Horace Pippin (American, 1888 - 1946 West Chester, Pennsylvania)
Signed and dated lower right: H. Pippin 1944
Oil on canvas
24 1/2 x 30 3/8 in. (62.2 x 77.2 cm)
Gift of Joseph and Enid Bissett, 1964
Pippin, a self-taught artist, possessed an instinctive sense for color, composition, and form. In Harmonizing, a street corner serves as an impromptu stage for an a cappella quartet gathered before a weathered board fence. With bold simplicity, Pippin astutely evokes the visual and audible pleasures of an everyday encounter, at once both unremarkable and unexpected.
There is a strong regional focus to the street corner vignette depicted in Harmonizing, as there is in many of the artist's works. According to one of Pippin's neighbors during the early 1940s, the painting is set on the corner of West Gay and Hannum Streets in West Chester, Pennsylvania;1 Pippin and his family lived nearby in a house at 327 West Gay Street and, according to local legend, the artist enjoyed painting on street corners in the neighborhood.2 Other paintings from these years depict similar local scenes: a row of brick houses, shaded by a spreading tree, is the unpretentious subject of West Chester, Pennsylvania (1942; Wichita Art Museum, inv. M51.44); My Backyard (1941; private collection) depicts the artist's garden, bounded by fences and the backs of houses.3
Located about twenty miles north of the Maryland border, the town of West Chester had a relatively large black population in the early twentieth century, although individual neighborhoods were mostly segregated. Throughout Pippin's images of the everyday activities and concerns of African-American residents, there is a strong undercurrent expressing a personal desire for an environment both racially integrated and free of racial tension; After Supper: West Chester (1936; collection Leon Hecht and Robert Pincus-Witten), for example, depicts blacks and whites companionably sharing an evening outdoors.4
Harmonizing belongs to a varied group of outdoor genre scenes executed by the artist throughout the 1930s and '40s, counterparts to the his better-known domestic interiors. Many of Pippin's genre scenes are based on recollections of his childhood during the 1890s, offering "rare glimpses of a little-known group, African-American residents of small northeastern cities prior to the great migrations of the early twentieth century."5 The subject of Harmonizing, on the other hand, is distinctly contemporary. But, like all of the artist's works, it is an affirmation of the quotidian lives of everyday people, "events and scenes that hold the attentive eye and ear of man, arousing his interest and affording him enjoyment as he looks and listens."6
M. E. Wieseman
Horace Pippin was born in West Chester, Pennsylvania, on 22 February 1888. Three years later his family moved to the resort town of Goshen, New York. Pippin left school at age fourteen (in 1902) to help support his family, and by 1912 had moved to Paterson, New Jersey, where, over the next five years, he held various jobs as a laborer. When the United States entered World War I in 1917, Pippin enlisted in the U.S. Army's 369th Colored Infantry Regiment. He fought along the front lines under French command, and was wounded in October 1918. After his discharge from the Army, he received the French Croix de Guerre in 1919; a Purple Heart was awarded him retroactively in 1945.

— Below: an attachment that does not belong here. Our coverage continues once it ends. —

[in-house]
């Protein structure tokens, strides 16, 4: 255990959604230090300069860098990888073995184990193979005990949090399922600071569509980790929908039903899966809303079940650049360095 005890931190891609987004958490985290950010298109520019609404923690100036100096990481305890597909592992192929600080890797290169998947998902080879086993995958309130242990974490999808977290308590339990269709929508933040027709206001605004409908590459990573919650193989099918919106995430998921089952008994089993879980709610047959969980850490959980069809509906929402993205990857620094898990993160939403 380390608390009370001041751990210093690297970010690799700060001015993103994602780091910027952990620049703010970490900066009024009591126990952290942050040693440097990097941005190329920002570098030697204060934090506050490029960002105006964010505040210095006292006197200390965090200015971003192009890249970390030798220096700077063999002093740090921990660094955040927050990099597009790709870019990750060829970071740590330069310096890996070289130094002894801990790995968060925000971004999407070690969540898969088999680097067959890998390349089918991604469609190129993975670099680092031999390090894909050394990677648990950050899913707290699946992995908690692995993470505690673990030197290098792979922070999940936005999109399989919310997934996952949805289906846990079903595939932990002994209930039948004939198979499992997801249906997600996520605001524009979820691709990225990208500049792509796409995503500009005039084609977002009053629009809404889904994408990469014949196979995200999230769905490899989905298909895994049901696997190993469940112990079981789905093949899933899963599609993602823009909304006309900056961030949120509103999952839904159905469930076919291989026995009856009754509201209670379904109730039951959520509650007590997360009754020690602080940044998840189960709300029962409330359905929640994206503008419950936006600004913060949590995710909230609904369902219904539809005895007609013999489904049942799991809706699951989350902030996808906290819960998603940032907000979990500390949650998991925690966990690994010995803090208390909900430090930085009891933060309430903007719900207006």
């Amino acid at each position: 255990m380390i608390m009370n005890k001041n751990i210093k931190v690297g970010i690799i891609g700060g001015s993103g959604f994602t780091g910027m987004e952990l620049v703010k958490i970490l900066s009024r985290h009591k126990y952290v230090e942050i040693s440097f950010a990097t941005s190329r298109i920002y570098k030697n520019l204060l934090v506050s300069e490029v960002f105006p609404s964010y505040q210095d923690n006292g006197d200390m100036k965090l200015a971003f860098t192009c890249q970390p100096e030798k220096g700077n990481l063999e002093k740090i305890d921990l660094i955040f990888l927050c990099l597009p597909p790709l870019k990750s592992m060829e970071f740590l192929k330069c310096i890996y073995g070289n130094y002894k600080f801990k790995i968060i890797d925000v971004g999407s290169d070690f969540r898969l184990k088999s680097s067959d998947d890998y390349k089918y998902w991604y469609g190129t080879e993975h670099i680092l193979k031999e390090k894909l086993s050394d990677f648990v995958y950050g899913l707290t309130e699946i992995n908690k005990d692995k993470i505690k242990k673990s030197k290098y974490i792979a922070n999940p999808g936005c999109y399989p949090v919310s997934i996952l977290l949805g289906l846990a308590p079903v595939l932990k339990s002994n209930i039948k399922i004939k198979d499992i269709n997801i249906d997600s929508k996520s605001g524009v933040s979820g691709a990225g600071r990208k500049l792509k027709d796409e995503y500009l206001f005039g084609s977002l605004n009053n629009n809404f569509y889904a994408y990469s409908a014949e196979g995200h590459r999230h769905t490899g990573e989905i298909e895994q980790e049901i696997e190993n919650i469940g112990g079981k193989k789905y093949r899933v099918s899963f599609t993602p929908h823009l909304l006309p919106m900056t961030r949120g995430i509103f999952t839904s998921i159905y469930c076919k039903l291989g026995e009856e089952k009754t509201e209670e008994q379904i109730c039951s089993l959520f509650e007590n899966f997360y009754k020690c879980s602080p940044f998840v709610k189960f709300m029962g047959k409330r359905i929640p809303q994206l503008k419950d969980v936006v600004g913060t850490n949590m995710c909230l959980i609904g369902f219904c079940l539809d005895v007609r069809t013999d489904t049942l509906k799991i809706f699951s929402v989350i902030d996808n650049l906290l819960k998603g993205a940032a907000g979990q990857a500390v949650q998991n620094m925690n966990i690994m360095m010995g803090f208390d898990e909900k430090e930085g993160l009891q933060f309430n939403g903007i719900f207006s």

In 1920, Pippin married and settled in West Chester. As therapy for his injured right arm, he began drawing and, in 1925, burning images onto wood panels with a hot poker. He expanded to oil paints in 1928 and completed his first painting in 1930. His paintings were first exhibited locally in 1937; a solo exhibition immediately followed, and in 1938, four of his paintings were shown at The Museum of Modern Art in New York. Over the next few years, Pippin's national reputation grew, riding the crest of enthusiasm for self-taught folk artists. His works were sought after by such renowned collectors as Albert C. Barnes (of the Barnes Foundation), and he became a significant figure in the mainstream New York art world. Pippin died of a stroke on 6 July 1946.
Hailed as exemplar and chronicler of African-American life, Pippin possessed an instinctive genius for color, composition, and form. His bold and forthright paintings--genre scenes, biblical and religious scenes, interpretations of historical events, landscapes, portraits, and still lifes--are both emotionally complex and thematically sophisticated.
Stein, Judith E., et al. I Tell My Heart: The Art of Horace Pippin. Exh. cat., Pennsylvania Academy of the Fine Arts, Philadelphia,1994.
With Downtown Gallery, New York; sold to Enid Bissett, New York, 16 June 1944
Collection Joseph and Enid Bissett, New York, by whom given in 1964
New York, Downtown Gallery, 1944. New Important Painting and Sculpture by Leading Americans. 11 April - 6 May.
New York, The Museum of Modern Art, 1944-45. Seven American Painters. No cat.
Washington, D.C., Phillips Memorial Gallery, 1946-47. Three Negro Artists: Pippin, Lawrence, Barthe. 14 December - 6 January. Cat. no. 10.
Pittsburgh, Carnegie Institute, The Carnegie Museum of Art, 1966. Three Self-Taught Pennsylvania Artists: Hicks, Kane, Pippin. 21 October - 4 December (also shown at Washington, D.C., The Corcoran Gallery of Art). No number.